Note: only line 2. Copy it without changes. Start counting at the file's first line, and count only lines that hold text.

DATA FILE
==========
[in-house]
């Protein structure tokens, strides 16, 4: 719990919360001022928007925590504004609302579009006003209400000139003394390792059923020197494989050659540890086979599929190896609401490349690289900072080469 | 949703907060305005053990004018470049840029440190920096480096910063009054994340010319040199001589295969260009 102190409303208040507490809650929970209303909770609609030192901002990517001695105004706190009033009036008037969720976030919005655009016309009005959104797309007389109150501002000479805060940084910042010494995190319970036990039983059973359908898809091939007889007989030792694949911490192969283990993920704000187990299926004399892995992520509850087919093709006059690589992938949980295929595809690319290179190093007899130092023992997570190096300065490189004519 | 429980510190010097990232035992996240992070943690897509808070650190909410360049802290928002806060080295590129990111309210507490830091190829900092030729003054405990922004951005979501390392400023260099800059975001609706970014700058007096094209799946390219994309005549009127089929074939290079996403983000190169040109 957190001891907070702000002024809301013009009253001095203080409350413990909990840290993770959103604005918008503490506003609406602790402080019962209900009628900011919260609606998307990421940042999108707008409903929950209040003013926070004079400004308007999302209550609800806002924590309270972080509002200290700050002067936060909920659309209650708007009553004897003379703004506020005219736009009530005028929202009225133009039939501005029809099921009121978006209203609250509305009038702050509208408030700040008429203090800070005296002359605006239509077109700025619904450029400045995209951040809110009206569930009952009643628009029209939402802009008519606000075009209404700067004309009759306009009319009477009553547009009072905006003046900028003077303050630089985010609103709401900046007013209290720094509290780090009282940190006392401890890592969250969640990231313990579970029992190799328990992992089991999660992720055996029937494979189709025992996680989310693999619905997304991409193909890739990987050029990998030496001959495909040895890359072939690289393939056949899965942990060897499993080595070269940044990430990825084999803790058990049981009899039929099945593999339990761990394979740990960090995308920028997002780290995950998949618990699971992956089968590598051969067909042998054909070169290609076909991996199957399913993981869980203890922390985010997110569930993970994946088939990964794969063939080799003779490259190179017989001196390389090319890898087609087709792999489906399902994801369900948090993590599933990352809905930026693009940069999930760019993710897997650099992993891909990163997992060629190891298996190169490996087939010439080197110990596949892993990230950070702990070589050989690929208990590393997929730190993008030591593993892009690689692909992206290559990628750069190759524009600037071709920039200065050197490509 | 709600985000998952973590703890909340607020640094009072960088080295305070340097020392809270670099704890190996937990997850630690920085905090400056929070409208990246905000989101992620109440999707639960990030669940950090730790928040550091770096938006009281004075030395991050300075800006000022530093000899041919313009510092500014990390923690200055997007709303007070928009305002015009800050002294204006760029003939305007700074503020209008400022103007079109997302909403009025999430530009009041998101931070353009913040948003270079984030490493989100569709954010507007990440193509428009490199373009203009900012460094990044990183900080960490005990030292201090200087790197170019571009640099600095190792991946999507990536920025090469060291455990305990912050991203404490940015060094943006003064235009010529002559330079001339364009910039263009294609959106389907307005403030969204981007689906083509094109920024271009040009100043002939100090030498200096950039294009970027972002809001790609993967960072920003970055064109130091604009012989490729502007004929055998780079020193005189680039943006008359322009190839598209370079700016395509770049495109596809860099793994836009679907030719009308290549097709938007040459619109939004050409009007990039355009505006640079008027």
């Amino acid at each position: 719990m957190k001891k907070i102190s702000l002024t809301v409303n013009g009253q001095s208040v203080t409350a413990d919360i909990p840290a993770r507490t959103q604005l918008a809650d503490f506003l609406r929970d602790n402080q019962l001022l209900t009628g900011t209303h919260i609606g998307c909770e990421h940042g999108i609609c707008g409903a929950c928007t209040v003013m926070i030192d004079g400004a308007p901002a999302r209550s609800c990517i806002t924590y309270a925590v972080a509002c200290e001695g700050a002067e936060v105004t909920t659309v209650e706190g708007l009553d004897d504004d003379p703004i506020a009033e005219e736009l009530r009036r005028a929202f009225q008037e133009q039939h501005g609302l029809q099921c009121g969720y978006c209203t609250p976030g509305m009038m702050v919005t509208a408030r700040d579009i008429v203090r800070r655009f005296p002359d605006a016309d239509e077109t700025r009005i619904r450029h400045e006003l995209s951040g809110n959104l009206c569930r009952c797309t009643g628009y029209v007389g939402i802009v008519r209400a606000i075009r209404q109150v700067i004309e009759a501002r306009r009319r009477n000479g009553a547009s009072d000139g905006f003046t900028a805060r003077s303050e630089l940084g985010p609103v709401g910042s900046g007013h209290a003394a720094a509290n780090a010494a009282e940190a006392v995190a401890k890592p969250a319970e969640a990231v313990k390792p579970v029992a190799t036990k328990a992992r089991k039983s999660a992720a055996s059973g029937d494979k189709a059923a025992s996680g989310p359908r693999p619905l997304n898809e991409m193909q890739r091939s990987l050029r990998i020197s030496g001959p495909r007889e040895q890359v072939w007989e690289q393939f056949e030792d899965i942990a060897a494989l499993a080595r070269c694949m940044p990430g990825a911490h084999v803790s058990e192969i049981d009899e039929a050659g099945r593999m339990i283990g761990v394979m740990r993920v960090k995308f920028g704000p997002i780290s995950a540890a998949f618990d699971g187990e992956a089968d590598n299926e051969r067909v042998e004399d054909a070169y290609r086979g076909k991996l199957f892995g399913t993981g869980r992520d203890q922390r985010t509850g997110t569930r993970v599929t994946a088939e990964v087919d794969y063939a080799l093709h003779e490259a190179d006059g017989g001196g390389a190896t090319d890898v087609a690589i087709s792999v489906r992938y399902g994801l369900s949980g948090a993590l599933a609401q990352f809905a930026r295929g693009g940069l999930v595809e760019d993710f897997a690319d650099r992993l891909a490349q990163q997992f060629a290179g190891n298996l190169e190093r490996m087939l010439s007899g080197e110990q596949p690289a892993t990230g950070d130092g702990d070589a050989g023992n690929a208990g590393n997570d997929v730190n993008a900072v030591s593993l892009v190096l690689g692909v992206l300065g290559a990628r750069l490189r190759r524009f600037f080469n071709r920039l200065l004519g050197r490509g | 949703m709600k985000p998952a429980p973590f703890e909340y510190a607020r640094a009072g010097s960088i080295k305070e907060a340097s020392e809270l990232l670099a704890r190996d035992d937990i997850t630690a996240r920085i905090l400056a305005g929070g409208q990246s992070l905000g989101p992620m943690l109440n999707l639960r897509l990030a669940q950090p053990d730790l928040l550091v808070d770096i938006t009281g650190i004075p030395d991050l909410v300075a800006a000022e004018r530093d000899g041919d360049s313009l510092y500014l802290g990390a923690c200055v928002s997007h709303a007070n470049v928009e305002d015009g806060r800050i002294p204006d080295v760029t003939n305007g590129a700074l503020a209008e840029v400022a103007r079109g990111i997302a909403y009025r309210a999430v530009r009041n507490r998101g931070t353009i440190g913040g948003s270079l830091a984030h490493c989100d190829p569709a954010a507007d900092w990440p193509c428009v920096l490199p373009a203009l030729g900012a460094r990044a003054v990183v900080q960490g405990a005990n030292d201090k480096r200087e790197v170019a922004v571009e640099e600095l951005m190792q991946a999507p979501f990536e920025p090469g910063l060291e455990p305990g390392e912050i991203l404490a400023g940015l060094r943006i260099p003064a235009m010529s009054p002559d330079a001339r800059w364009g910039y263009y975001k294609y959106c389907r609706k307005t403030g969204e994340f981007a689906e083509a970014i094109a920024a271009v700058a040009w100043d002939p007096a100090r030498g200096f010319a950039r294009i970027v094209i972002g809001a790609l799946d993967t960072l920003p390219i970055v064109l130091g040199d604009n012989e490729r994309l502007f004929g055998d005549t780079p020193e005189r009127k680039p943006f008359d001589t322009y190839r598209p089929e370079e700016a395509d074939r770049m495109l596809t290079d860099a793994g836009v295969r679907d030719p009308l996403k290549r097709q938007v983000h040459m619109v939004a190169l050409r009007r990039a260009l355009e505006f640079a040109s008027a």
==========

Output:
């Protein structure tokens, strides 16, 4: 719990919360001022928007925590504004609302579009006003209400000139003394390792059923020197494989050659540890086979599929190896609401490349690289900072080469 | 949703907060305005053990004018470049840029440190920096480096910063009054994340010319040199001589295969260009 102190409303208040507490809650929970209303909770609609030192901002990517001695105004706190009033009036008037969720976030919005655009016309009005959104797309007389109150501002000479805060940084910042010494995190319970036990039983059973359908898809091939007889007989030792694949911490192969283990993920704000187990299926004399892995992520509850087919093709006059690589992938949980295929595809690319290179190093007899130092023992997570190096300065490189004519 | 429980510190010097990232035992996240992070943690897509808070650190909410360049802290928002806060080295590129990111309210507490830091190829900092030729003054405990922004951005979501390392400023260099800059975001609706970014700058007096094209799946390219994309005549009127089929074939290079996403983000190169040109 957190001891907070702000002024809301013009009253001095203080409350413990909990840290993770959103604005918008503490506003609406602790402080019962209900009628900011919260609606998307990421940042999108707008409903929950209040003013926070004079400004308007999302209550609800806002924590309270972080509002200290700050002067936060909920659309209650708007009553004897003379703004506020005219736009009530005028929202009225133009039939501005029809099921009121978006209203609250509305009038702050509208408030700040008429203090800070005296002359605006239509077109700025619904450029400045995209951040809110009206569930009952009643628009029209939402802009008519606000075009209404700067004309009759306009009319009477009553547009009072905006003046900028003077303050630089985010609103709401900046007013209290720094509290780090009282940190006392401890890592969250969640990231313990579970029992190799328990992992089991999660992720055996029937494979189709025992996680989310693999619905997304991409193909890739990987050029990998030496001959495909040895890359072939690289393939056949899965942990060897499993080595070269940044990430990825084999803790058990049981009899039929099945593999339990761990394979740990960090995308920028997002780290995950998949618990699971992956089968590598051969067909042998054909070169290609076909991996199957399913993981869980203890922390985010997110569930993970994946088939990964794969063939080799003779490259190179017989001196390389090319890898087609087709792999489906399902994801369900948090993590599933990352809905930026693009940069999930760019993710897997650099992993891909990163997992060629190891298996190169490996087939010439080197110990596949892993990230950070702990070589050989690929208990590393997929730190993008030591593993892009690689692909992206290559990628750069190759524009600037071709920039200065050197490509 | 709600985000998952973590703890909340607020640094009072960088080295305070340097020392809270670099704890190996937990997850630690920085905090400056929070409208990246905000989101992620109440999707639960990030669940950090730790928040550091770096938006009281004075030395991050300075800006000022530093000899041919313009510092500014990390923690200055997007709303007070928009305002015009800050002294204006760029003939305007700074503020209008400022103007079109997302909403009025999430530009009041998101931070353009913040948003270079984030490493989100569709954010507007990440193509428009490199373009203009900012460094990044990183900080960490005990030292201090200087790197170019571009640099600095190792991946999507990536920025090469060291455990305990912050991203404490940015060094943006003064235009010529002559330079001339364009910039263009294609959106389907307005403030969204981007689906083509094109920024271009040009100043002939100090030498200096950039294009970027972002809001790609993967960072920003970055064109130091604009012989490729502007004929055998780079020193005189680039943006008359322009190839598209370079700016395509770049495109596809860099793994836009679907030719009308290549097709938007040459619109939004050409009007990039355009505006640079008027």